Pushing the high energy limits of plasmonics

We studied the plasmonic response of oxide-free Al nanoparticles, arranged in densely-packed 2-dimensional arrays on the surface of insulating LiF crystals. The NPs exhibit a broadband plasmonic response in the deep-ultraviolet region of the EM spectrum, peaking at an energy of 6.8 eV, the highest ever reported for a LSP resonance observed by optical excitation of metallic nanoparticles. F. Bisio et al, ACS Nano, 8,9, 9239-9247 (2014)

The localized surface plasmon resonance of metal nanoparticles allows confining the eletromagnetic field in nanosized volumes, creating high-field "hot spots", most useful for enhanced nonlinear optical spectroscopies. The commonly-employed metals, Au and Ag, yield plasmon resonances only spanning the visible/near-infrared range. Stretching upwards the useful energy range of plasmonics requires exploiting different materials. Deep-ultraviolet plasmon resonances happen to be achievable with one of the cheapest and most abundant materials available: aluminum holds indeed the promise of a broadly-tunable plasmonic response, theoretically extending far into the deep-ultraviolet. Complex nanofabrication issues and the unavoidable Al oxidation have so far prevented the achievement of this ultimate high-energy response. A nanofabrication technique producing purely-metallic Al nanoparticles has at last allowed to overcome these limits, pushing the plasmon resonance to 6.8 eV photon energy and thus significantly broadening the spectral range of plasmonics’ numerous applications.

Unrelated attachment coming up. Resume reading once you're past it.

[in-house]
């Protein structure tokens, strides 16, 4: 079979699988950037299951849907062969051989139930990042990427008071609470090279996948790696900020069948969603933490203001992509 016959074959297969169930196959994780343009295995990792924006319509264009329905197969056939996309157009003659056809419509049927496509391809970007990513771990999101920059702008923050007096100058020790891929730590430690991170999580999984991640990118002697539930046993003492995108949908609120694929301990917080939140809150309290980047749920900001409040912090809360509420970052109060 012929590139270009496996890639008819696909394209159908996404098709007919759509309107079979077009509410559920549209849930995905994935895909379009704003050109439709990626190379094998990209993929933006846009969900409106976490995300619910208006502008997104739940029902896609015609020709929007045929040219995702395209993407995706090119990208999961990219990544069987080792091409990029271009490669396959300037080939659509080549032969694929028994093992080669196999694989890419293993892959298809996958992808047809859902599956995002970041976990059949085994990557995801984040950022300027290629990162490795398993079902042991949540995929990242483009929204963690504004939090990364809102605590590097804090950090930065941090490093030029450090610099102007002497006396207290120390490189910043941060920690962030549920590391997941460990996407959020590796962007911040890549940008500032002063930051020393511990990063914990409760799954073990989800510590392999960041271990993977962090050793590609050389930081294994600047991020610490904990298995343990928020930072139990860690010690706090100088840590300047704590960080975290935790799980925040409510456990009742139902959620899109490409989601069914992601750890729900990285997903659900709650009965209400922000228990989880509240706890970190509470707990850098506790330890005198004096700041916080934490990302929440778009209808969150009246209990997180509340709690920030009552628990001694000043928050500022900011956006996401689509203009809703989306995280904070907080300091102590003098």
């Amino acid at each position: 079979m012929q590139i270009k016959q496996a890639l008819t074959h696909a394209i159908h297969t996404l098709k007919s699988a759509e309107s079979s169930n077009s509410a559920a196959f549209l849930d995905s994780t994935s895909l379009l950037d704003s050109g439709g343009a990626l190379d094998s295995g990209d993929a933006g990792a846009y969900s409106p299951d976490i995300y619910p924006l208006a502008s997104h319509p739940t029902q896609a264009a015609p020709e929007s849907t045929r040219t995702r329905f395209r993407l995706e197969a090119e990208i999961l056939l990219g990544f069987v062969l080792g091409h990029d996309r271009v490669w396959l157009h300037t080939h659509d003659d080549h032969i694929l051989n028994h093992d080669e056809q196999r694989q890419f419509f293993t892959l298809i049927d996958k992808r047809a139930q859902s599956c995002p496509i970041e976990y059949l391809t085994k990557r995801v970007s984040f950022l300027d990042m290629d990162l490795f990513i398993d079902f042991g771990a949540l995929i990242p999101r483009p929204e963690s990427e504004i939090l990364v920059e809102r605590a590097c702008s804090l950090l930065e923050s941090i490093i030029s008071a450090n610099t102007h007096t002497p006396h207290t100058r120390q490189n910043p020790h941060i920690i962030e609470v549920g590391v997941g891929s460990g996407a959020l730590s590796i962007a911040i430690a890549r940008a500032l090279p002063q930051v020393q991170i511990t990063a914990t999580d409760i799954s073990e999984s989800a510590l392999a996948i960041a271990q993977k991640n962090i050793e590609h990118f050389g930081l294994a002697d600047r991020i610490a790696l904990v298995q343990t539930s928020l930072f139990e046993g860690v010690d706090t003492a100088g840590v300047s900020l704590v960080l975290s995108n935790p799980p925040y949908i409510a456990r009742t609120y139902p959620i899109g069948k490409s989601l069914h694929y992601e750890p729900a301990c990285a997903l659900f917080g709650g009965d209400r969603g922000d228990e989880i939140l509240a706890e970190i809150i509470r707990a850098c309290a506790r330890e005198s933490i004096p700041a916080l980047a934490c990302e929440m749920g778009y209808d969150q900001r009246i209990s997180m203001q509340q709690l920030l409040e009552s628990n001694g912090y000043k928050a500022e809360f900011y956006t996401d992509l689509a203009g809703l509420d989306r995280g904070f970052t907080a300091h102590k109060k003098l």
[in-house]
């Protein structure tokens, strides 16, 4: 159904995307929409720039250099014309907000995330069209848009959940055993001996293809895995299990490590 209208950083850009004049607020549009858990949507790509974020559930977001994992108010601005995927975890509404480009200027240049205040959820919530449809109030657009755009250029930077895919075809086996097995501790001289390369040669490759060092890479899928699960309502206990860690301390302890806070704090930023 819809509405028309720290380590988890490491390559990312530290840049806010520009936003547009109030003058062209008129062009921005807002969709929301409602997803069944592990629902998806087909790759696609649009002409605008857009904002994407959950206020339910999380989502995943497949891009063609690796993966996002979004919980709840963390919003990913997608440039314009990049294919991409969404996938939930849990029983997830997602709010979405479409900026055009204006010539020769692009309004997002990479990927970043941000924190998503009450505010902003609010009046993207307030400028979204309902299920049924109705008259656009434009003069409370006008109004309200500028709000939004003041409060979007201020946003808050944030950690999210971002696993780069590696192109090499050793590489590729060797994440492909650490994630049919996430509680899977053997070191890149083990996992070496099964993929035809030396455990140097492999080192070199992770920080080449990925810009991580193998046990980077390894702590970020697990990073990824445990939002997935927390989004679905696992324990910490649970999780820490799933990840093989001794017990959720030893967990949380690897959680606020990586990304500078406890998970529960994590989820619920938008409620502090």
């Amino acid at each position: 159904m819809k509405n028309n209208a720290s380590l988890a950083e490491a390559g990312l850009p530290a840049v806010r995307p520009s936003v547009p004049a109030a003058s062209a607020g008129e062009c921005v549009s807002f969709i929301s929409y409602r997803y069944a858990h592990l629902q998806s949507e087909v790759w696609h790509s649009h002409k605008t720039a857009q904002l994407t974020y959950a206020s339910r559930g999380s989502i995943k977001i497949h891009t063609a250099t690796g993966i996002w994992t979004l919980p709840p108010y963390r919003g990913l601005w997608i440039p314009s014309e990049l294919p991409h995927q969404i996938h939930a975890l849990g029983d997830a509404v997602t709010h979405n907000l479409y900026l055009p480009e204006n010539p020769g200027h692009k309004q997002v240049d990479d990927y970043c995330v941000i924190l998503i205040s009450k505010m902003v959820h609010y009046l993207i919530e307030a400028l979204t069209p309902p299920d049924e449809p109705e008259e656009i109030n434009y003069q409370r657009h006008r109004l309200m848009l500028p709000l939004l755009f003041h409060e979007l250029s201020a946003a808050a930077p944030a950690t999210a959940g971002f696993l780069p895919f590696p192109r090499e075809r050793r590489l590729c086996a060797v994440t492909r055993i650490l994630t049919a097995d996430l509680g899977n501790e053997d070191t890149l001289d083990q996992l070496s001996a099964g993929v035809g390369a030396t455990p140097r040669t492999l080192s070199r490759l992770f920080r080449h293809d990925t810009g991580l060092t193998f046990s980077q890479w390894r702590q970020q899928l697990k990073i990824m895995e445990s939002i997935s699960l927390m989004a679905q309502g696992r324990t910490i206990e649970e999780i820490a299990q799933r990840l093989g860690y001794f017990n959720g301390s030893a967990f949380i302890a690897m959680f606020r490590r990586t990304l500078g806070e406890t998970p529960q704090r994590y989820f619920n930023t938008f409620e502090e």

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Pushing the high energy limits of plasmonics, Francesco Bisio, Remo Proietti Zaccaria, Riccardo Moroni, Giulia Maidecchi, Alessandro Alabastri, Grazia Gonella, Angelo Giglia, Laura Andolfi, Stefano Nannarone, Lorenzo Mattera, and Maurizio Canepa , F. Bisio et al, ACS Nano, 8,9, 9239-9247 (2014)

Last Updated on Wednesday, 01 October 2014 09:38